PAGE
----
I saw him again.

Nothing had changed.

He still wore his blue jeans and tucked in his t-shirt. He still wore his black belt and white sneakers. His still wore his sunglasses and baseball hat.

This was the same outfit he wore the first time I saw him. He still took small, hurried steps; arms swiftly swinging, head slightly bowed.

This is the man I now frequently see on my street.

This past week has been one of seeing new things unfold. I moved out of 532 and did not realise how much I oriented myself with regards to that space.

532 was home. 532 was the place where friends gathered in good and evil. 532 was familiar. I knew which door had to be turned a particular way to open. I knew which step of the stairs creaked. The place had a familiarity that was comforting.

I am sitting at the dinner table this morning; listening to jazz, drinking tea, and watching the rain drizzle. I am trying to become familiar with the strangeness that now accompanies my life. But, this I know; that new things get old. That I have to accept this new phase by just living it.

Living in transition, living in newness, living in change, living in the uncomfortable.

One day, the house in which I now dwell will become home. One day, I will be able to find my way with the lights turned off. That is when I will know for sure that this is home.

No one needs a map to find home.

On Growing Up Quickly

I’m sitting on the floor of my apartment.

Barefoot, watching the sun go down. This evening, the sky is a glorious medley of gold and blue and purple. I have India Arie’s I am Light playing. Her words are powerful yet quiet. They are utterly deserving of repetition until they become my belief.

They are my declaration.

Early last week, my father sent me screenshots of photographs. Photographs that documented several moments of my childhood. I am grateful that memories of my childhood fill me with joy and not anguish.

I saw photographs of myself being held by my brother, dancing at parties, cutting birthday cake, eating spaghetti. What I would give to go back to that time.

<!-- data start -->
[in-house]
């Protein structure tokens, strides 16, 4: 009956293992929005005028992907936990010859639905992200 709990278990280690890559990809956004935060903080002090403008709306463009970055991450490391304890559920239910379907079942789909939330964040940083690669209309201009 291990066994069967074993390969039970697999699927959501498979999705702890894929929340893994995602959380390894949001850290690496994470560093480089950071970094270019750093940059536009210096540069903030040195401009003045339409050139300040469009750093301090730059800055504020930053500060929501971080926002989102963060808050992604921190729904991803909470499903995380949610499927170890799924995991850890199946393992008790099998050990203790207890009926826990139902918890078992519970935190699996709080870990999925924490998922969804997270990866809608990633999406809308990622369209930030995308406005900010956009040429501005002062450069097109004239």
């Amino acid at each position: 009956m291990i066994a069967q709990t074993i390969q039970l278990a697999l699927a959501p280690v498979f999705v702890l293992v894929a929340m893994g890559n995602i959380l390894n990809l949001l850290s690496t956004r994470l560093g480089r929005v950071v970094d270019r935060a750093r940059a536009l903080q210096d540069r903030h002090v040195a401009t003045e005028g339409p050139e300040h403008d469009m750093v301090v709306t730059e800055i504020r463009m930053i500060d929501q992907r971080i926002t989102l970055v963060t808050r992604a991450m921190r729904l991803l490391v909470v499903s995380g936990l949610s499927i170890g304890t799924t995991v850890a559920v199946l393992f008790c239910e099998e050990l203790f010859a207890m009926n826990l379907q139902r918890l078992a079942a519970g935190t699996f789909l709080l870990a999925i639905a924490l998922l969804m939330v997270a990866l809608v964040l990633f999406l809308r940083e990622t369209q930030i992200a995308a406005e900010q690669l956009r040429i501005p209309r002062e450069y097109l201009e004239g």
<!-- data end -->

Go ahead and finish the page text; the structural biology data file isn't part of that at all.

I remember being thirteen and daydreaming, looking forward to leaving home. I remember eavesdropping on what my parents and their friends talked about over beer and garden eggs and pepper soup. I remember tending to guests and taking a little extra time because I did not want to miss out on a particular detail.

I remember trying on my mother’s lipstick and jewellery when she was away. I remember wanting to have my own space.

And here I am, sitting on the floor of my apartment. Having paid rent a few days ago. It hurts.

I miss being taken care of. I miss the permission of irresponsibility childhood granted me.

Ten years from now when I own my home and will possibly be married, I will miss eating pizza at two in the morning while trying to finish a paper. I will miss impromptu sleepovers at Tosin’s house.

The next time I am tempted to wish I am somewhere else, I will remember that all of this is temporary. I will remember that ten years ago, I laid on my bed and watched the stars twinkle and wished the same.

I will remember to enjoy being young and fresh-faced.

Growing up is like watching the sun go down. It happens slowly and certainly and beautifully. Then, all of a sudden, night falls.